• WordNet 3.6
    • n vacuole a tiny cavity filled with fluid in the cytoplasm of a cell
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Webster's Revised Unabridged Dictionary
    • n Vacuole (Biol) A small air cell, or globular space, in the interior of organic cells, either containing air, or a pellucid watery liquid, or some special chemical secretions of the cell protoplasm.
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Century Dictionary and Cyclopedia
    • n vacuole A minute cell or cavity in the tissue of organisms.
    • n vacuole In anatomy, a minute space, vacuity, or interstice of tissue in which lymphatic vessels are supposed to originate.
    • n vacuole In zoology, any minute vesicle or vacuity in the tissue of a protozoan, as an amœba. Vacuoles are sometimes divided into permanent, contractile or pulsating, and gastric. The first are sometimes so numerous as to give the organism a vesicular or bubblelike appearance. The second kind exhibit regular contraction and dilatation, or pulsate. Gastric vacuoles, or food-vacuoles, occur in connection with the ingestion and digestion of food; these are formed by a globule of water which has been taken in with a particle of food, and are not permanent. See cuts under Actinosphærium, Noctiluca, Paramecium, sun-animalcule, and Cestoidea.
    • n vacuole In botany, a cavity of greater or less size within the protoplasmic mass of active vegetable cells, which is filled with water, or cell-sap as it is called. Active protoplasm possesses the power of imbibing water into its substance and, as a consequence, of increasing in size. When the amount of water is so great that the protoplasm may be said to be more than saturated with it, the excess is separated within the protoplasmic mass in the form of rounded drops called vacuoles. In closed cells these may become so large and abundant as to be separated only by thin plates of protoplasm. As such vacuoles become larger the plates are broken through, and eventually there may be but one large vacuole surrounded by a thin layer of protoplasm, which lines the interior of the cell-wall. Bessey.
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Chambers's Twentieth Century Dictionary
    • Vacuole a very small cavity in the tissue of organisms
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Webster's Revised Unabridged Dictionary
L. vacuus, empty: cf. F. vacuole,
Chambers's Twentieth Century Dictionary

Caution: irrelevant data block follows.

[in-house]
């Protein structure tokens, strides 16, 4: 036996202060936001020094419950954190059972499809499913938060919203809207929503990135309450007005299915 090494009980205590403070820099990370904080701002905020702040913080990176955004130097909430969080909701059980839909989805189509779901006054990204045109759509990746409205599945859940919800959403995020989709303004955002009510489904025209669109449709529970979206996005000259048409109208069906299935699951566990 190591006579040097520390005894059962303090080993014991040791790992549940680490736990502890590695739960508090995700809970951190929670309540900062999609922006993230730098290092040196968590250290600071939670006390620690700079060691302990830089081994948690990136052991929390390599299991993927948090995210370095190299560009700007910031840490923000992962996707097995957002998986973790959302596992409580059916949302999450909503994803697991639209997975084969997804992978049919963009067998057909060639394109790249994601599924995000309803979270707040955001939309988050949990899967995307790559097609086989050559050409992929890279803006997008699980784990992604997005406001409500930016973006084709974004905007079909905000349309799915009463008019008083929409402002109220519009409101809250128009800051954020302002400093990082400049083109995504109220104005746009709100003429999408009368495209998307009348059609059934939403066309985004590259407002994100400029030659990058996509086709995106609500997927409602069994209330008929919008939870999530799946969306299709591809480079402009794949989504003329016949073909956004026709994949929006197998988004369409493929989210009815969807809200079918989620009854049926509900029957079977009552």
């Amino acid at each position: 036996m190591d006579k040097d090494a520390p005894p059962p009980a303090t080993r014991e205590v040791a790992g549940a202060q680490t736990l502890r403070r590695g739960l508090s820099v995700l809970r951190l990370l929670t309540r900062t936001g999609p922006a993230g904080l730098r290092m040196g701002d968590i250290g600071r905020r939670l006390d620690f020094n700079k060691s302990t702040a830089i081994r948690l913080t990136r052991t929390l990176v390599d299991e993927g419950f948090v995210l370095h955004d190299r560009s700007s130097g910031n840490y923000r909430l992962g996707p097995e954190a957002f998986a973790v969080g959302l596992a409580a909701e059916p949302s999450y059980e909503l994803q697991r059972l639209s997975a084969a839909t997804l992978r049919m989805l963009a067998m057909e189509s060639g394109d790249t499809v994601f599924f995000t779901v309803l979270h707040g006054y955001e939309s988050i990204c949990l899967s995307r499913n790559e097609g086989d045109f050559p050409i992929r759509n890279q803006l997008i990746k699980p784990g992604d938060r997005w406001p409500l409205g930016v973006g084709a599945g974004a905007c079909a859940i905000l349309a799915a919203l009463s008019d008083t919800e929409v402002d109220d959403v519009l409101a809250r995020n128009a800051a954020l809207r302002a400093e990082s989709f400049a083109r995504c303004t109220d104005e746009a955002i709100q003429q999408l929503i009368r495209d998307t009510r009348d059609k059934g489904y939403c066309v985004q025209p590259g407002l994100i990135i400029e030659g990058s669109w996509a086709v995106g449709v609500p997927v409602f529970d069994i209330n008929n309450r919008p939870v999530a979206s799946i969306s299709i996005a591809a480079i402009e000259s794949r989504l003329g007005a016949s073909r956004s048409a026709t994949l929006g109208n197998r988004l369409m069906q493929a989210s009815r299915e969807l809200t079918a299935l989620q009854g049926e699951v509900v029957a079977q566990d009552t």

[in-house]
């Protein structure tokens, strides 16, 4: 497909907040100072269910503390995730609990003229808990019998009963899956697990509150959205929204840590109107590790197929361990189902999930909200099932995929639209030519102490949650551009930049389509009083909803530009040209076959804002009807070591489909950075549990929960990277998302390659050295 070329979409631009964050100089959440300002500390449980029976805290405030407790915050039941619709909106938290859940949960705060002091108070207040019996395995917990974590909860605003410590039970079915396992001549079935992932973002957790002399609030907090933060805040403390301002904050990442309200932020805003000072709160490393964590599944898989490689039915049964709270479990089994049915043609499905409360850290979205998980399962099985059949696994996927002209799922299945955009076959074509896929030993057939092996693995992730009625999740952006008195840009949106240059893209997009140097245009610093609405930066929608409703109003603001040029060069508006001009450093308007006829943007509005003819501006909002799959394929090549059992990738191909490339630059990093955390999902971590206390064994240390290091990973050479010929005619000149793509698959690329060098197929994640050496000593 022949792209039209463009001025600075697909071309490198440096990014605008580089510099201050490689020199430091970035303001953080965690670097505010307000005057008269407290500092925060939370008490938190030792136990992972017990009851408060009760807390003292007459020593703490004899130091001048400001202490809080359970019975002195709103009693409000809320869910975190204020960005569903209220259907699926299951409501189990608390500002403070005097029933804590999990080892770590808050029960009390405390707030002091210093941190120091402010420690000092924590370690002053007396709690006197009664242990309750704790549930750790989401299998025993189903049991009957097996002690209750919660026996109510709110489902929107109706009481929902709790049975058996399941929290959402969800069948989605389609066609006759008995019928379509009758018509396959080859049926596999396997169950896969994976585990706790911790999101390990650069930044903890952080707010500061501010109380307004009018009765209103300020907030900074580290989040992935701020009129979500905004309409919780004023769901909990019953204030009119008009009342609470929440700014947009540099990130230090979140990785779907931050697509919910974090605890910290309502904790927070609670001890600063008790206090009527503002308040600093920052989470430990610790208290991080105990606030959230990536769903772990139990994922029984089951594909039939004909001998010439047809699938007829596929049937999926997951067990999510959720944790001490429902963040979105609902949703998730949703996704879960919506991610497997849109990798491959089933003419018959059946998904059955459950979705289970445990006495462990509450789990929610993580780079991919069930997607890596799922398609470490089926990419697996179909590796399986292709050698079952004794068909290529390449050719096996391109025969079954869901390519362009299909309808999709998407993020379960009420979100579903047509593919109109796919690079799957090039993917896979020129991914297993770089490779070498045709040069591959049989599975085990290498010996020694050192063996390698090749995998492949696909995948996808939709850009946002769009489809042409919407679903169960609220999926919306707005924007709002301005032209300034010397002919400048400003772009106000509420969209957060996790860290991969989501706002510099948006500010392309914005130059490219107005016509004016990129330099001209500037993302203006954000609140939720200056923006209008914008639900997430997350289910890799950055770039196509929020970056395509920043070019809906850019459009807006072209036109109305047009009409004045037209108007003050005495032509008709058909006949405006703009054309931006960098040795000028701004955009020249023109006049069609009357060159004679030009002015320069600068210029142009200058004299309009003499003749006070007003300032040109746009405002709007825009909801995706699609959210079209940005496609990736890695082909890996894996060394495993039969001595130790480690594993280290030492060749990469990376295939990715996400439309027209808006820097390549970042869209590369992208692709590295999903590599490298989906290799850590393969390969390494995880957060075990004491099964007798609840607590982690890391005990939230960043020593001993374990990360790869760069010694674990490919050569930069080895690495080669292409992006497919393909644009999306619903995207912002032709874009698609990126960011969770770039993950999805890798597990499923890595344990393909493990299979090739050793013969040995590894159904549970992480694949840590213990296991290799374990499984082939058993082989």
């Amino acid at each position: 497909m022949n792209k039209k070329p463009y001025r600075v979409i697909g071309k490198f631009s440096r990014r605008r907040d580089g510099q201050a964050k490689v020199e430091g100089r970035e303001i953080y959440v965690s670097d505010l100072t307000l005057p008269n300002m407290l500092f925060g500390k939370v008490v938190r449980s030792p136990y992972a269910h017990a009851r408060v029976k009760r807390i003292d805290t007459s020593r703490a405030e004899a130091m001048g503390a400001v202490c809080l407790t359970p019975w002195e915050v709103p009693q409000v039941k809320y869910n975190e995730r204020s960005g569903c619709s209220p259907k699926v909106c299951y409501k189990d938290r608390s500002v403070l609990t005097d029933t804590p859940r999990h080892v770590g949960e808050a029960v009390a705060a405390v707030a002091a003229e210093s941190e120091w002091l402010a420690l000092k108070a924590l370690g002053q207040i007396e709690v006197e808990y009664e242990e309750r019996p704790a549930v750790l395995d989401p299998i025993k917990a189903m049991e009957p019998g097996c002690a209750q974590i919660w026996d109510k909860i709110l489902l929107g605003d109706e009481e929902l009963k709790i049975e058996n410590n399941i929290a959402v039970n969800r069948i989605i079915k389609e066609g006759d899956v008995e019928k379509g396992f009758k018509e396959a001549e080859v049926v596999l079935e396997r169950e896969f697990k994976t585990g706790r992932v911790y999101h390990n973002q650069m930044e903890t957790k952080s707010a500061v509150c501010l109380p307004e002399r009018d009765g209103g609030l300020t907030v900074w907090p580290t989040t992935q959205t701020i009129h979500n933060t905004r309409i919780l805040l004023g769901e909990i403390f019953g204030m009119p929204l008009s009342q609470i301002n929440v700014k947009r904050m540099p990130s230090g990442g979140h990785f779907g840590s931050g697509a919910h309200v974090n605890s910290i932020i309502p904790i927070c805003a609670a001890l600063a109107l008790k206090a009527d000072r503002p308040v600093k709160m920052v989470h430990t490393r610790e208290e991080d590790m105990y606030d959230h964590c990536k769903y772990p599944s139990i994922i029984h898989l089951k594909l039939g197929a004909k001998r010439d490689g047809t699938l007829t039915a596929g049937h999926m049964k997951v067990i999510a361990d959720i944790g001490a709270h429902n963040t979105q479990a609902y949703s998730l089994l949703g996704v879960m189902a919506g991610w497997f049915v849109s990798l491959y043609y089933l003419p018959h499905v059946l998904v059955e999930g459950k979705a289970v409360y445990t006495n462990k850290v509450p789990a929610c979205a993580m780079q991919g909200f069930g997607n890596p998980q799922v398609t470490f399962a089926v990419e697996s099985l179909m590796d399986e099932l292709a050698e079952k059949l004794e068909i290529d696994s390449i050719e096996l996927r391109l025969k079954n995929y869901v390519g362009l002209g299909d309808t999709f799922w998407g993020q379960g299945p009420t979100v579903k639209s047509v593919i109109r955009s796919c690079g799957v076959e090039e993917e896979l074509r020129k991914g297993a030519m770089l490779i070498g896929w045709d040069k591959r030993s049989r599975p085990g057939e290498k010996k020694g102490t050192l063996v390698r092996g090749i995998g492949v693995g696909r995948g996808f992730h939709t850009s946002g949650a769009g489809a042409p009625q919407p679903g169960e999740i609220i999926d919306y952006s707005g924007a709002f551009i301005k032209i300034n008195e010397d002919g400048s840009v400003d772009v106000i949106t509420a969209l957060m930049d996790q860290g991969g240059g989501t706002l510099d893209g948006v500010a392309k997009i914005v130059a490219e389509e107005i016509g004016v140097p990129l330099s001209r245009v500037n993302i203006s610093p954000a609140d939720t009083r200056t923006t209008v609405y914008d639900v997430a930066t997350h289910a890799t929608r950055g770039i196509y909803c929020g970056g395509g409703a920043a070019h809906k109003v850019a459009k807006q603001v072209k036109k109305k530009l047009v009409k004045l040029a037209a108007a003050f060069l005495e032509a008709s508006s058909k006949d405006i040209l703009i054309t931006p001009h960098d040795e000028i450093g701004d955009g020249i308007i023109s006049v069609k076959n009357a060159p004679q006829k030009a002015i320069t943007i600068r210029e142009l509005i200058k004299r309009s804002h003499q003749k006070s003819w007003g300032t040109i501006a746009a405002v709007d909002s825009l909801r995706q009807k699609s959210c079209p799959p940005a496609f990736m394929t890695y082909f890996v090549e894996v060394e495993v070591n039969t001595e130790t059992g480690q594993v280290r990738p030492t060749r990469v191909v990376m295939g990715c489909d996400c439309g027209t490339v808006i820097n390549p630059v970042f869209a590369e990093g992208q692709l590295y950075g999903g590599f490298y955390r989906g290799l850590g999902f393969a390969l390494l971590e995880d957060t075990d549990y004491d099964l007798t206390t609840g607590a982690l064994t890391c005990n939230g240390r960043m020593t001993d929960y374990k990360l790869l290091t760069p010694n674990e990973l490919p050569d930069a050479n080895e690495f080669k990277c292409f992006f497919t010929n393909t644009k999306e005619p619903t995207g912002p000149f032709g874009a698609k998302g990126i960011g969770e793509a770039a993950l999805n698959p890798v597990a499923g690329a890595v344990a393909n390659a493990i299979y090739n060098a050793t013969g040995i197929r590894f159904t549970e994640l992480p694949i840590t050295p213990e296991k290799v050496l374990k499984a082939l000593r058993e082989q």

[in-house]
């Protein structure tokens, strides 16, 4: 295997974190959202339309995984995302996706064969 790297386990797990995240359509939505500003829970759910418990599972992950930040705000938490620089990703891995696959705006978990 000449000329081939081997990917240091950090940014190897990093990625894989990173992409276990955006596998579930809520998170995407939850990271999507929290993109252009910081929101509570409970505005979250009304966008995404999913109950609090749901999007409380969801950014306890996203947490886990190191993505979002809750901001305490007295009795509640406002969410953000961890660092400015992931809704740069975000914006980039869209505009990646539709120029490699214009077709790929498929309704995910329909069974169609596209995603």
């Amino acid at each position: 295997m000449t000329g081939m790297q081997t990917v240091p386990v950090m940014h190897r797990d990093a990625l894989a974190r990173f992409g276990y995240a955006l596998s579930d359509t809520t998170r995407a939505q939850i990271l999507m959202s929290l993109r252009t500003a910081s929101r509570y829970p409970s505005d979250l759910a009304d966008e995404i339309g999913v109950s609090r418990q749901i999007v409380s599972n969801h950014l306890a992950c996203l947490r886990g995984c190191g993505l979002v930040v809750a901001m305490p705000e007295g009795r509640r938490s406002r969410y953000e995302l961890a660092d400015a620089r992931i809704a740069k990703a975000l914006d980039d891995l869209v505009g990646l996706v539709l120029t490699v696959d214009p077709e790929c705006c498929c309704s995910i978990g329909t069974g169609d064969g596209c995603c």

L. vacuus, empty.


In literature:

The body is spherical and differentiated into granular endoplasm and vacuolated ectoplasm, but the zones are not definitely separated.
"Marine Protozoa from Woods Hole" by Gary N. Calkins
At each end of the cell is a vacuole containing small granules that show an active dancing movement.
"Elements of Structural and Systematic Botany" by Douglas Houghton Campbell
The food vacuole (FV) contains ingested food.
"The Outline of Science, Vol. 1 (of 4)" by J. Arthur Thomson
Vacuolate: with vacuoles or small cavities, empty or filled with a watery fluid.
"Explanation of Terms Used in Entomology" by John. B. Smith
Sap vacuoles must be distinguished from spores, on the one hand, and the vacuolated appearance due to plasmolysis, on the other.
"The Elements of Bacteriological Technique" by John William Henry Eyre
This is filled with a granular protoplasm, in which vacuoles are formed.
"Fungi: Their Nature and Uses" by Mordecai Cubitt Cooke
All strains show involution form, exhibiting vacuoles, and often show empty cell membranes.
"The Bacillus of Long Life" by Loudon Douglas
The greater part of the cavity of the cell is occupied by one or several fluid vacuoles.
"Encyclopaedia Britannica, 11th Edition, Volume 8, Slice 4" by Various
The solvent is imprisoned in the vacuoles of the clot, and is expelled little by little by its retraction.
"The Mechanism of Life" by Stéphane Leduc
You may also be able to see vacuoles, looking like holes in the stained protoplasm.
"A Guide for the Study of Animals" by Worrallo Whitney

In news:

"This is the cell membrane, this is the cytoplasm, this is the nucleus, this is a food vacuole where food is digested, this is a waste product vacuole, these are pseudopods that move around and trap food".
PolyMedix's defensin-mimetics target the digestive vacuole of the parasite that causes malaria, Plasmodium falciparum, via a mechanism distinct from other anti-malarial agents, essentially starving the parasite of food.

In science:

Approaches adopting the Einstein-Strauss method with positive Λ, where the matter in a spherical region collapses to form the lens and the resulting SdS vacuole is matched into a FRW background, were also followed.
The role of Lambda in the cosmological lens equation
Assuming that once the light transitions out of the vacuole all the Λ-bending stops, derived a contribution −Λbrv /3 to the bending, in which rv , the radial SdS coordinate of the vacuole boundary, replaces the coordinate of the observer ro .
The role of Lambda in the cosmological lens equation
This contribution is related to the distance from the vacuole boundary to the lens center and do not spring from coupling effects so that it should be incorporated in the total distance Dd from the observer to the lens.
The role of Lambda in the cosmological lens equation
Finally, integrated the light motion piecewise in a flat FRW solution and in the SdS metric and then pasted the geodesics together at the vacuole radius.
The role of Lambda in the cosmological lens equation
The quantity RES is known as the Einstein-Straus radius in the vacuole model.
Dark energy domination in the Virgocentric flow